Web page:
Peggy Spaeth [00:10:52] The P.E.A.C.E. arch. The P.E.A.C.E. arch was conceived when actually before Heights Art was fully formed and there had been a group formed through Coventry School called Coventry P.E.A.C.E. And I think P.E.A.C.E. stands for people enhancing a child's environment. They formed because they wanted to improve the playground at Coventry School and they had a grassroots committee that worked with the merchants in the neighborhood and they built that Coventry playground from scratch, which is one of the most creative and engaging playgrounds probably in the region. People come from all over bringing their kids to that. It has a somewhat dangerous slide, but I don't think they've lost any kids on that. It's very high and it's very fast. It's great. So I had been, my children went to Canterbury School, which is another elementary school in the district. And when we we didn't do quite as elaborate a playground, but we also built a playground from scratch because we were inspired by Coventry. And when we build our playground, I initiated an arts component. So we did a tile mural with the kids in the school. So the the Coventry people called me and said for some reason they thought that I had raised money for a soccer field. And they said, would you can you help us raise money for a soccer field? And I said, I think I really can't do that. I have no interest in soccer fields. But why aren't you incorporating art into your playground experience? And they said, well, that's an interesting idea. So I went and talked with them and we developed with the Ohio art with the help of the Ohio Arts Council, whom we applied for funds. We developed kind of a textbook public art call for artists and ideas. And so we involved the whole community in first inviting a select group of artists to show us their work and then selecting three artists and paying them a stipend to give us proposals. And then and we had a committee in all of our meetings were open to the public. And we invited those three artists to come to the Coventry Library and give us their ideas and draft models. And then the committee made a selection of Barry Gunderson, who is a sculptor who teaches at Kenyon College, to create the Coventry P.E.A.C.E. arch because it was our favorite and we raised the money through the Cleveland Foundation, the Ohio Arts Council. We had our first Tommy's pancake, New Year's wait. Tommy's New Year's Day Pancake Breakfast, and I think it was two thousand raised a couple of thousand dollars for the Coventry P.E.A.C.E. arch. And we had donations from various members of the community. And we raised the money and we, you know, paid Barry Gunderson. And one day he drove up on a flatbed truck with all the pieces and he erected Coventry Arch. And it's been there ever since. It's become I mean, part of it, part of the reasons for the decision to make the Coventry Arch, where we put it, was to use it as a gateway to the playground, and the school, and the library, and to become an iconic feature of the Coventry neighborhood, which it has become. And for several years, we ran a party in the Heights. We had concerts right there in that little area by the Coventry Arch. And we would have, you know, African dancing or a blues band or high school band. We had weekly every Thursday night. We had music, and now the Coventry merchants have taken that over and they do it, which is great. We love getting something started and then having somebody else do it. And they have movies there and concerts. And it's just become a real gathering place for the community because there's the arch, there's the schoolyard, there's a library, there's, you know, the whole business district. So it's got really everything. And it's all surrounded by a really beautiful residential neighborhood where you have people of diverse incomes who either rent to own their own homes. And it's just a very rich urban experience. Yeah.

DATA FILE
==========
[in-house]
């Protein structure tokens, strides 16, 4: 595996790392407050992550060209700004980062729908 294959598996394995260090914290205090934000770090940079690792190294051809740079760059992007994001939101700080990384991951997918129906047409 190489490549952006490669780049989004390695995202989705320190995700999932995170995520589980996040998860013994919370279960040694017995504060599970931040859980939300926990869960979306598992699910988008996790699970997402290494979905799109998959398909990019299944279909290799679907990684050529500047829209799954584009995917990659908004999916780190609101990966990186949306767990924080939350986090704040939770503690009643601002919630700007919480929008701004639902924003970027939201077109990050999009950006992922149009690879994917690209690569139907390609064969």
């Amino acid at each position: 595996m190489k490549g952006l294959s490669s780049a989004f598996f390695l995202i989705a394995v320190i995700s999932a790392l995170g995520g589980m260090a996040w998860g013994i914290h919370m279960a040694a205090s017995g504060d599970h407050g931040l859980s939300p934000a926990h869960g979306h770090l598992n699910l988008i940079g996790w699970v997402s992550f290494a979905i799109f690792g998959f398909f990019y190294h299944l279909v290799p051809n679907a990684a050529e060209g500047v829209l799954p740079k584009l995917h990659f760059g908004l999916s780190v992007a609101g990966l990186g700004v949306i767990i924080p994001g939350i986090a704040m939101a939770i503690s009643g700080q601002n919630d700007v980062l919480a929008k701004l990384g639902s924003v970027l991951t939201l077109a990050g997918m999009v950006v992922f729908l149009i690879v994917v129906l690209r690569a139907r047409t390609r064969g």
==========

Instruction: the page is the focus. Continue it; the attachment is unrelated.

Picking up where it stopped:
Heidi Fearing [00:14:56] Could you describe the P.E.A.C.E. arch?